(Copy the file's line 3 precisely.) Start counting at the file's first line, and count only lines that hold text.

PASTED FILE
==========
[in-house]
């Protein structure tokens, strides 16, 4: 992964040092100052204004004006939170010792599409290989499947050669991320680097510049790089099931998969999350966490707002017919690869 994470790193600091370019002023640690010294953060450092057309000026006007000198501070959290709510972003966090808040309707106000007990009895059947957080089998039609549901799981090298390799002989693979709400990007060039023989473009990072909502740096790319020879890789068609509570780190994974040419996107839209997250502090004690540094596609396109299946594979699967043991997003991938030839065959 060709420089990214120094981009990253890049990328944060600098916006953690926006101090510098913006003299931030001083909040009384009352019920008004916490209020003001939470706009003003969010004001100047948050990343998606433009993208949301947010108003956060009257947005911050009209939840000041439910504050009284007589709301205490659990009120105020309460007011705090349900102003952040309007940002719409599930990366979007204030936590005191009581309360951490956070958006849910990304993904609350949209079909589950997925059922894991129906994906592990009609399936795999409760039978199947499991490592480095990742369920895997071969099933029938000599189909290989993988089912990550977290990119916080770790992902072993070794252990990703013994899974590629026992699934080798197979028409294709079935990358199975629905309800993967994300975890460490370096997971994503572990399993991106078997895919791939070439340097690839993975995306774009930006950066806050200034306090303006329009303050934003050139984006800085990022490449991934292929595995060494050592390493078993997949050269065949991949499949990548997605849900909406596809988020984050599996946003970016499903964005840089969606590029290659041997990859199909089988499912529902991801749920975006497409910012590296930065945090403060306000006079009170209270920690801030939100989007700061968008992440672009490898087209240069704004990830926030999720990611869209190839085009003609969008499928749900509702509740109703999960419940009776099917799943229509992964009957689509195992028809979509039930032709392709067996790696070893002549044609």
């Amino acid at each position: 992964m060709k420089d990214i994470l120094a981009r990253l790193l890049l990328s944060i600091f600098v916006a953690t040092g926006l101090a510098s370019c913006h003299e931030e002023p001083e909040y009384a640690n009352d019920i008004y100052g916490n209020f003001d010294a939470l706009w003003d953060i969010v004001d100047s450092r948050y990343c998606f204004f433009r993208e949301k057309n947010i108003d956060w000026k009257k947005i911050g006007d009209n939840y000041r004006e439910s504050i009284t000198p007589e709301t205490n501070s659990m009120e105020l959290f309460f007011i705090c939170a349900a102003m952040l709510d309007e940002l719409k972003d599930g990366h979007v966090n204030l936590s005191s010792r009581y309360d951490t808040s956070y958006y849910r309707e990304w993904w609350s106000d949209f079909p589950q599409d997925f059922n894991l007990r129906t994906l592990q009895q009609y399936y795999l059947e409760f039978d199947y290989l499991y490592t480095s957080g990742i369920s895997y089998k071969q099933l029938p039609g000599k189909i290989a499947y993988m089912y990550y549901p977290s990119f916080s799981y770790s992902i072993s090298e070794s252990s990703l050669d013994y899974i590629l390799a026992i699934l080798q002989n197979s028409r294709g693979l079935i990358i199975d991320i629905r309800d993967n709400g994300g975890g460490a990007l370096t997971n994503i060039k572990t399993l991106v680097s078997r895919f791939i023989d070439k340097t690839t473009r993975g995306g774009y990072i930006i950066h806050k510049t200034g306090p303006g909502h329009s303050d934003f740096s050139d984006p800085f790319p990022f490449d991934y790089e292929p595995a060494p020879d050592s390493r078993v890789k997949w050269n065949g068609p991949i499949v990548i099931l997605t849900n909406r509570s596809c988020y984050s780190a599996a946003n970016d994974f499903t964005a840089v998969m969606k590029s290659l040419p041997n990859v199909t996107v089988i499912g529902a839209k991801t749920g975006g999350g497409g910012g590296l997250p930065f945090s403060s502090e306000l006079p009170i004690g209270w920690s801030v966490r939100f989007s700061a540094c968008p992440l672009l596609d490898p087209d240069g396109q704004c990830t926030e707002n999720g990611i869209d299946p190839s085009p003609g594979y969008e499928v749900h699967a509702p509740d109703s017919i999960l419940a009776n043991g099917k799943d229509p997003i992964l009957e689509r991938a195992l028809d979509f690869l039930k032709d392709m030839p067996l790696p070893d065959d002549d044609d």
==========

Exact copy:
């Amino acid at each position: 992964m060709k420089d990214i994470l120094a981009r990253l790193l890049l990328s944060i600091f600098v916006a953690t040092g926006l101090a510098s370019c913006h003299e931030e002023p001083e909040y009384a640690n009352d019920i008004y100052g916490n209020f003001d010294a939470l706009w003003d953060i969010v004001d100047s450092r948050y990343c998606f204004f433009r993208e949301k057309n947010i108003d956060w000026k009257k947005i911050g006007d009209n939840y000041r004006e439910s504050i009284t000198p007589e709301t205490n501070s659990m009120e105020l959290f309460f007011i705090c939170a349900a102003m952040l709510d309007e940002l719409k972003d599930g990366h979007v966090n204030l936590s005191s010792r009581y309360d951490t808040s956070y958006y849910r309707e990304w993904w609350s106000d949209f079909p589950q599409d997925f059922n894991l007990r129906t994906l592990q009895q009609y399936y795999l059947e409760f039978d199947y290989l499991y490592t480095s957080g990742i369920s895997y089998k071969q099933l029938p039609g000599k189909i290989a499947y993988m089912y990550y549901p977290s990119f916080s799981y770790s992902i072993s090298e070794s252990s990703l050669d013994y899974i590629l390799a026992i699934l080798q002989n197979s028409r294709g693979l079935i990358i199975d991320i629905r309800d993967n709400g994300g975890g460490a990007l370096t997971n994503i060039k572990t399993l991106v680097s078997r895919f791939i023989d070439k340097t690839t473009r993975g995306g774009y990072i930006i950066h806050k510049t200034g306090p303006g909502h329009s303050d934003f740096s050139d984006p800085f790319p990022f490449d991934y790089e292929p595995a060494p020879d050592s390493r078993v890789k997949w050269n065949g068609p991949i499949v990548i099931l997605t849900n909406r509570s596809c988020y984050s780190a599996a946003n970016d994974f499903t964005a840089v998969m969606k590029s290659l040419p041997n990859v199909t996107v089988i499912g529902a839209k991801t749920g975006g999350g497409g910012g590296l997250p930065f945090s403060s502090e306000l006079p009170i004690g209270w920690s801030v966490r939100f989007s700061a540094c968008p992440l672009l596609d490898p087209d240069g396109q704004c990830t926030e707002n999720g990611i869209d299946p190839s085009p003609g594979y969008e499928v749900h699967a509702p509740d109703s017919i999960l419940a009776n043991g099917k799943d229509p997003i992964l009957e689509r991938a195992l028809d979509f690869l039930k032709d392709m030839p067996l790696p070893d065959d002549d044609d």